|MadSci Network: Zoology|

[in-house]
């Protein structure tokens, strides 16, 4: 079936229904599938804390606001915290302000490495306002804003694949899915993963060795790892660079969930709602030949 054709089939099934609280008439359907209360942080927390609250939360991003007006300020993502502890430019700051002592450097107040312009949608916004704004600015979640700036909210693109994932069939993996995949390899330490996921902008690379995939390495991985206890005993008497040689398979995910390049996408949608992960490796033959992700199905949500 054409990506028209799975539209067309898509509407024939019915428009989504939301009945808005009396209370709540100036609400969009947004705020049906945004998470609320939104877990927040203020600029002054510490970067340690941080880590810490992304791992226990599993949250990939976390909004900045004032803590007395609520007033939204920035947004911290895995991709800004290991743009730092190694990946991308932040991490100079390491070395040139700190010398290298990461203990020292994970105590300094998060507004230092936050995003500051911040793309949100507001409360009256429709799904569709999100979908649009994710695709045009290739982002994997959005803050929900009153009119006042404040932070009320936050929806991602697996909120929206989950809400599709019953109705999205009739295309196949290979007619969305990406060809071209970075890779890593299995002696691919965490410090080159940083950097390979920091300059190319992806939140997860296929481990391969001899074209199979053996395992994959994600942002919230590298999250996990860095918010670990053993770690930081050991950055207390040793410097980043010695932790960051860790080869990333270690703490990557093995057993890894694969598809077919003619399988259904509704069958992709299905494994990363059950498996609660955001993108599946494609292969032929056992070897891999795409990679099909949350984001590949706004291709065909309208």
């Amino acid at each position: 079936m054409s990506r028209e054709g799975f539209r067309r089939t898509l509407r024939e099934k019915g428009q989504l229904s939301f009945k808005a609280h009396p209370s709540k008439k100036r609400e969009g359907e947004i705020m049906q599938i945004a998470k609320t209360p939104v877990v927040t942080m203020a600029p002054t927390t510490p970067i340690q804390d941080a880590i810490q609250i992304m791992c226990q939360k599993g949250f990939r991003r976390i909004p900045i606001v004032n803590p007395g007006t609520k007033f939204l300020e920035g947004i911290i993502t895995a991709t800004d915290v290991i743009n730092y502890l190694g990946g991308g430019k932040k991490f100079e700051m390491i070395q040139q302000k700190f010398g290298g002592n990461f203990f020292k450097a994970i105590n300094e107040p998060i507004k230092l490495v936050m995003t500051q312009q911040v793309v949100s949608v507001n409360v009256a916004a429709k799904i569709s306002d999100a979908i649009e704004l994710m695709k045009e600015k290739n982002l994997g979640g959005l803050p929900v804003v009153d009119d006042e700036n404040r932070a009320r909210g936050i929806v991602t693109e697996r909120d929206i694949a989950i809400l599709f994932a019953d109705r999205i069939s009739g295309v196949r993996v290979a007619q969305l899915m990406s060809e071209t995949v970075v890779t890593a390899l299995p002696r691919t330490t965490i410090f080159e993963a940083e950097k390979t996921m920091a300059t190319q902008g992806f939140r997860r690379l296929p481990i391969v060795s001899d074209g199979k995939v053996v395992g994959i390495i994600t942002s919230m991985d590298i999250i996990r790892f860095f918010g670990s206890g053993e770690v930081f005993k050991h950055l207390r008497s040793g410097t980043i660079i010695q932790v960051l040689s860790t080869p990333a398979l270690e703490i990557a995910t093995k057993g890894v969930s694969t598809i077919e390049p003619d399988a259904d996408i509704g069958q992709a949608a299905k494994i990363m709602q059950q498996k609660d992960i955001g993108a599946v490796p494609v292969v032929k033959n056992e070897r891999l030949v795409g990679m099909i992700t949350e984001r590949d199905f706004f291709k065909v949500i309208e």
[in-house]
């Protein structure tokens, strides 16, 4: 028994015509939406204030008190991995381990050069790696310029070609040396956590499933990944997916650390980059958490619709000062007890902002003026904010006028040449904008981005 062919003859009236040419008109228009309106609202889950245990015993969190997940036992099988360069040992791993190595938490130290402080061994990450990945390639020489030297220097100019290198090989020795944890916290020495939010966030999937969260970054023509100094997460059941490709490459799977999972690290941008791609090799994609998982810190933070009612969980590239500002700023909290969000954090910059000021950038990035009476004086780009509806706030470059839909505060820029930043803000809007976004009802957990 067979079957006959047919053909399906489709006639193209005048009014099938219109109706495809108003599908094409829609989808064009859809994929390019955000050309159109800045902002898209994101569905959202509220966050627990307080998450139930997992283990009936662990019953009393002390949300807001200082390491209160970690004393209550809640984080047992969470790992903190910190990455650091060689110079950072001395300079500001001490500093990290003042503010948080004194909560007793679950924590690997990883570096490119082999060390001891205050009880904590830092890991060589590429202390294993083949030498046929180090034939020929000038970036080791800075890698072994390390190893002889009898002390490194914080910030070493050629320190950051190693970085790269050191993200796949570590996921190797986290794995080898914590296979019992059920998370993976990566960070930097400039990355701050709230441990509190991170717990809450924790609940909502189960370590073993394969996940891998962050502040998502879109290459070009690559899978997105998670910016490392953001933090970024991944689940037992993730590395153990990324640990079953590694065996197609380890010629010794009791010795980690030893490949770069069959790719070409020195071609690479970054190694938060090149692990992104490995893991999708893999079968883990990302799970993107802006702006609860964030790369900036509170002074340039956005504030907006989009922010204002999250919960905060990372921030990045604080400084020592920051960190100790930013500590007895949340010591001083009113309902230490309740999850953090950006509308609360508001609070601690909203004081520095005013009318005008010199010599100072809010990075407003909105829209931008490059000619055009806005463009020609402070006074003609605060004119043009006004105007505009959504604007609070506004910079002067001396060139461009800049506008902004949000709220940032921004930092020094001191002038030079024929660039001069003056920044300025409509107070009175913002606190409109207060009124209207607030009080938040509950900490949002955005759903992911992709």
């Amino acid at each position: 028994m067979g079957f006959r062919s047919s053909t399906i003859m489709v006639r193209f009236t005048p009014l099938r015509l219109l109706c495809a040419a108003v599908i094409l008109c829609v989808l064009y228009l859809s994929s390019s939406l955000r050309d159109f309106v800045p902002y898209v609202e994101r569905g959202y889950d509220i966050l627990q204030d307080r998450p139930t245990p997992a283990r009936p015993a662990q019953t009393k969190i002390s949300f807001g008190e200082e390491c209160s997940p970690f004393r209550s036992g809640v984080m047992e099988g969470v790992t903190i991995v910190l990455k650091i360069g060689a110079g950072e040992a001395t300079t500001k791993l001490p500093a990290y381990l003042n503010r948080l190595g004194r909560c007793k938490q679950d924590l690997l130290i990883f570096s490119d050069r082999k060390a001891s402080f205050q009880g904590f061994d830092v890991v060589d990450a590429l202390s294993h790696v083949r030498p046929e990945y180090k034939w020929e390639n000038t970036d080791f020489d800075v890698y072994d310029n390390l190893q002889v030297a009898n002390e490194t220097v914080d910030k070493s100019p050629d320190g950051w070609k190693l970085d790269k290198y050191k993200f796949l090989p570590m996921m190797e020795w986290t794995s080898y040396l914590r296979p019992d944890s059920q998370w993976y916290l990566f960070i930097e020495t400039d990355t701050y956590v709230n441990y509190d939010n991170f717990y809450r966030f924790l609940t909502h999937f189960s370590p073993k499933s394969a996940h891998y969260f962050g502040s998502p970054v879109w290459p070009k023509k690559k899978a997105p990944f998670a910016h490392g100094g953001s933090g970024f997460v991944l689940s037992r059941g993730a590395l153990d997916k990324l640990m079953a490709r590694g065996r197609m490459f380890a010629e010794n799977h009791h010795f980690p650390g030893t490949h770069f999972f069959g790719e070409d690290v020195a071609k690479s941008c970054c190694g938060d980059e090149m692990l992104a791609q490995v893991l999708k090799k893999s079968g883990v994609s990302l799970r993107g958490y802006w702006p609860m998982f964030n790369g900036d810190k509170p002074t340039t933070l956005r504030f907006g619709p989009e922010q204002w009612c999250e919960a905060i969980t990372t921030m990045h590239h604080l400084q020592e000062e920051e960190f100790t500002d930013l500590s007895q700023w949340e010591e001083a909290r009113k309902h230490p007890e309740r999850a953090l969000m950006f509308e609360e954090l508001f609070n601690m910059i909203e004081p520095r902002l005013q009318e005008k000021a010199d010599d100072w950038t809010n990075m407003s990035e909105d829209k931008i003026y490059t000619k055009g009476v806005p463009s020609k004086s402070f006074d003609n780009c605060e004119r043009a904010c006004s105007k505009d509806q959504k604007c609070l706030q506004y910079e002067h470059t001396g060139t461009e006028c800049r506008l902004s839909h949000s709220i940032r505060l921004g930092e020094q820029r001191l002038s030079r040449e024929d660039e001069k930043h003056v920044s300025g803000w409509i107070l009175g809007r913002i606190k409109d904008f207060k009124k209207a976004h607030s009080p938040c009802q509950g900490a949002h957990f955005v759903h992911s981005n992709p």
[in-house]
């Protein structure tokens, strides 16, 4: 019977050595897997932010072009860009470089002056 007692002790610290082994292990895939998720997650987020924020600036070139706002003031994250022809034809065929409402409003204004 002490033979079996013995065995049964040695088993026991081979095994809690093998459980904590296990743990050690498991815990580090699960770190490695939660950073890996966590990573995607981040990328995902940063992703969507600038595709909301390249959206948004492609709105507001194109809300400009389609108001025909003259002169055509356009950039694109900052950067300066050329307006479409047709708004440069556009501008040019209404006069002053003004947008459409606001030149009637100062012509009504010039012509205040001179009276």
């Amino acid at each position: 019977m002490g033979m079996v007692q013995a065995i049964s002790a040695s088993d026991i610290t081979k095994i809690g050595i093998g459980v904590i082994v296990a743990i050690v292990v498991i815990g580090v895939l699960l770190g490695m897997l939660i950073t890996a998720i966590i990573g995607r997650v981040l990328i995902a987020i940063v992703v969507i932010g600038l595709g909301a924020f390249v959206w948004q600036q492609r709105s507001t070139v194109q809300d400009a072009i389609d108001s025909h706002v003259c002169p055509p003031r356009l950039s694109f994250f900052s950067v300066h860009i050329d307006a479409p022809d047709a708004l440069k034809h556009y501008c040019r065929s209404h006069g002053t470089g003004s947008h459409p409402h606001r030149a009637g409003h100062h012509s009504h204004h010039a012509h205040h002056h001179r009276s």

Humans have had a long-standing relationship with the smaller cetaceans (dolphins and porpoises) often based on their curiosity and willingness to approach and play around human boats. Documentation of their habit of bow-riding relatively fast or larger ships goes back to at least greek times, along with stories of them helping stranded or drowning men (which has some basis in fact). However, humans have also historically hunted them for food (for an abstract of the history of hunting bottlenosed and river dolphins in latin america, see Romero, A.; A. I. Agudo & S.M. Green. 1997. Exploitation of Cetaceans in Venezuela. Reports of the International Whaling Commission 47:735-746 - the abstract can be found on this website: http://www.clt.astate.edu/aromero/new_page_158.htm Japan has also had a long history of hunting dolphins and whales for food, and there is a summary of some of this historical information on this web page: http://www.kanazawa-med.ac.jp/~hum-sci/iruka-e.htm While most nations have signed a moratorium on whaling, several nations, including Norway and Japan, continue to hunt both small and large cetaceans, ostensibly for "research" purposes, but with the bodies used for consumer products such as pet food after the research is completed. For those nations who adhere to the moratorium or have more stringent national restrictions (such as the US's Marine Mammal Protection Act of 1972 - see the National Oceanographic and Atmospheric Administration's web page for a full description of the MMPA) http://www.nmfs.noaa.gov/prot_res/laws/MMPA/MMPA.html dolphin capture is highly restricted - even capture for zoos, parks and aquaria is usually limited to maintaining animals that have been rescued (from strandings, injuries, etc) rather than sought out for display purposes. Actions by parks and aquaria in obtaining wild dolphins from countries which do not have such have yielded severe criticism, such as the recent attempt to gather a number of dolphins for Mexican aquaria by paying fishermen in the Solomon Islands to catch them. A mexican business consortium offered local fisherman ~$400 for each dolphin they catch, when though each is sold for about $225,000 to the dolphinaria. Here is a fact sheet from the American Cetacean Society on the event http://www.acsonline.org/issues/captivity-swim-with/SolomonIsl-dolphins.html
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